Doorperson of the Month – James Hatter 400 E. South Water St.
By Taylor Hartz, Staff Writer
November 2, 2017
As residents file into The Shoreham in Lakeshore East, they all stop to say hello to James Hatter. They fist bump, exchange nicknames and even deliver boxes of homemade baked goods to their trusted doorman.
“They feed me too much around here,” jokes Hatter, accepting a box of donuts and cupcakes from one resident on a sunny Friday morning. According to Hatter, the people who live in The Shoreham are the best part of the job. “The residents kind of grow into your family,” said Hatter. “You see them and their families every day, sometimes more than you see your own family.”
Of course, the location doesn’t hurt either. Hatter said he loves spending time in the Lake Shore East Park, and is grateful he got to watch the park be built up into a beautiful community center. “I would say this is probably the best neighborhood in Chicago,” said Hatter. “Working here I’ve got one of the greatest seats in all the buildings.”
Hatter, who has been at the Shoreham “since the doors opened,” has been working as a doorman for more than 17 years. He started his career greeting guests at the AC Hotel by Marriott Chicago Downtown, but prefers working in an apartment building where he sees the same people every day and really gets to know them. “It’s great working here with so many different people,” said Hatter. “It’s made me a better person, and a better family person.”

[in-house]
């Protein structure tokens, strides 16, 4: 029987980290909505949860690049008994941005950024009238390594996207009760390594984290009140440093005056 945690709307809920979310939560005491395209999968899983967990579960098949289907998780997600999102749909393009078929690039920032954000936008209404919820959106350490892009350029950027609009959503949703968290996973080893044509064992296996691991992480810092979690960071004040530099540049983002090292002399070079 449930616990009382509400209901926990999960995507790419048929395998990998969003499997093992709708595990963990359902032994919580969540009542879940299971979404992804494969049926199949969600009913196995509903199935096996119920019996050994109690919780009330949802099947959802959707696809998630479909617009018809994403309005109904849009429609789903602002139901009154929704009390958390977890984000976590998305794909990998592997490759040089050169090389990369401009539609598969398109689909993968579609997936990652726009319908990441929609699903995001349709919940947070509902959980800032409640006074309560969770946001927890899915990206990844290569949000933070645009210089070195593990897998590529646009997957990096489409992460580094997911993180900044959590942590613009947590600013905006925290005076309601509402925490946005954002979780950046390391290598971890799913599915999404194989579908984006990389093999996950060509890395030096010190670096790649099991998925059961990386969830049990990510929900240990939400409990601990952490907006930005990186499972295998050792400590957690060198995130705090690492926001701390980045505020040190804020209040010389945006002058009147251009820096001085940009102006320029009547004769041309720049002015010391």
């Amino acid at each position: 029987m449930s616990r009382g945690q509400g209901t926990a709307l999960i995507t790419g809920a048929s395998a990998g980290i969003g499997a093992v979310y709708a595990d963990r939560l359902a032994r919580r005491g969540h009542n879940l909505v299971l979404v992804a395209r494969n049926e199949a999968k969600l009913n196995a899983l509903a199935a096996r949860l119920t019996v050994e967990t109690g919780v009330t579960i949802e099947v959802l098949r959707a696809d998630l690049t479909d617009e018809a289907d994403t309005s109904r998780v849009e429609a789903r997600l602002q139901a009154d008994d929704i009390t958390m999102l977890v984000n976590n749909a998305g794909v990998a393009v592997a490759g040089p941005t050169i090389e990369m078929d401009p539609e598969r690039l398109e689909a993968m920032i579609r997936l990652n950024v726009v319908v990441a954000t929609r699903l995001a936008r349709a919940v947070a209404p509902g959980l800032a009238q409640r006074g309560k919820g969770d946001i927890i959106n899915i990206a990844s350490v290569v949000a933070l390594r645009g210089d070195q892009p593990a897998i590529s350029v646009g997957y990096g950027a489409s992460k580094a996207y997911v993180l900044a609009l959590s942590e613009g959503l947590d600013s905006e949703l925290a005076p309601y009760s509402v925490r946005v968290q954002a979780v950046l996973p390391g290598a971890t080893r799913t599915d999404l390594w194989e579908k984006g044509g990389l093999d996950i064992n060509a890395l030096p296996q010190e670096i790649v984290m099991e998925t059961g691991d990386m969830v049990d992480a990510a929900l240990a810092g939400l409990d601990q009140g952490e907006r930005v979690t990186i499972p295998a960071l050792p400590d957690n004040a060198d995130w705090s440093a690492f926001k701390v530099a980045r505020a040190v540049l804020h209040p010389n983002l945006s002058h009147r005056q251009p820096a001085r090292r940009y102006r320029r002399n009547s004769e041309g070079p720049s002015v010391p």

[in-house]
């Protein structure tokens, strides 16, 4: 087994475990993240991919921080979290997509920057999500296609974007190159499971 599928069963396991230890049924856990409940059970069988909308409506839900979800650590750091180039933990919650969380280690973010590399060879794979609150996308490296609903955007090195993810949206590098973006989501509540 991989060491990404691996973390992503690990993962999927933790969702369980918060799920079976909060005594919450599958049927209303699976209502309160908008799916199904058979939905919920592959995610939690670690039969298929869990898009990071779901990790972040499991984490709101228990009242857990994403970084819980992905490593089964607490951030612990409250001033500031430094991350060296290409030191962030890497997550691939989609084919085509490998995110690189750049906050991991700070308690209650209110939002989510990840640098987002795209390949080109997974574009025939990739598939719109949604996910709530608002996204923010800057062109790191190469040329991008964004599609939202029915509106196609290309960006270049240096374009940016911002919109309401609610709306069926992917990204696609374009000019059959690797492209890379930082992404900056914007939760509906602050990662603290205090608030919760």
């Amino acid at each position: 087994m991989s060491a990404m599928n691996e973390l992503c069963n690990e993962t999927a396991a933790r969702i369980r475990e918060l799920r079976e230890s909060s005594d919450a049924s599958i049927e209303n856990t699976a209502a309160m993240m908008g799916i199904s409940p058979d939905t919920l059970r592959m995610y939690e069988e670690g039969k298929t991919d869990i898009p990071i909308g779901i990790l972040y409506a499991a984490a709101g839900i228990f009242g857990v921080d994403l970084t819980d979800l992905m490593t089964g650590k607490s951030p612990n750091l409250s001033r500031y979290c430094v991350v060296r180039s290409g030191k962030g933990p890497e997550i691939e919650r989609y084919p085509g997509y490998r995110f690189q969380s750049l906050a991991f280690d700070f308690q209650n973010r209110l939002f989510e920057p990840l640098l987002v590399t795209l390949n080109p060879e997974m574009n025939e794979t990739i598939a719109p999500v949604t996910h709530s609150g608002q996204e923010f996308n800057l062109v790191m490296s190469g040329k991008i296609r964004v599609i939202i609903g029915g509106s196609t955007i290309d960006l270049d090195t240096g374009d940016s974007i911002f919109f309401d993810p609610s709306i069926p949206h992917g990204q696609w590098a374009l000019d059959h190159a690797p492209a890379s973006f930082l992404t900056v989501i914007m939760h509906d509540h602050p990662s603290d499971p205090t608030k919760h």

Hatter, a Chicago native, lives on the South Side but was raised in Chicago’s western suburb of Austin. He has worked downtown since he was a teenager, and his mother, siblings and two daughters live in greater Chicago.
While he loves the opportunity to get to know the Lakeshore East community, Hatter said his position has also allowed him to learn a great deal about countries and cultures outside of Chicago. Hatter said he loves learning about the backgrounds of Shoreham residents, and all the different places they come from. “If I’m not able to travel everywhere, I get to at least hear the stories,” said Hatter. “It feels like I’ve been all over the world.”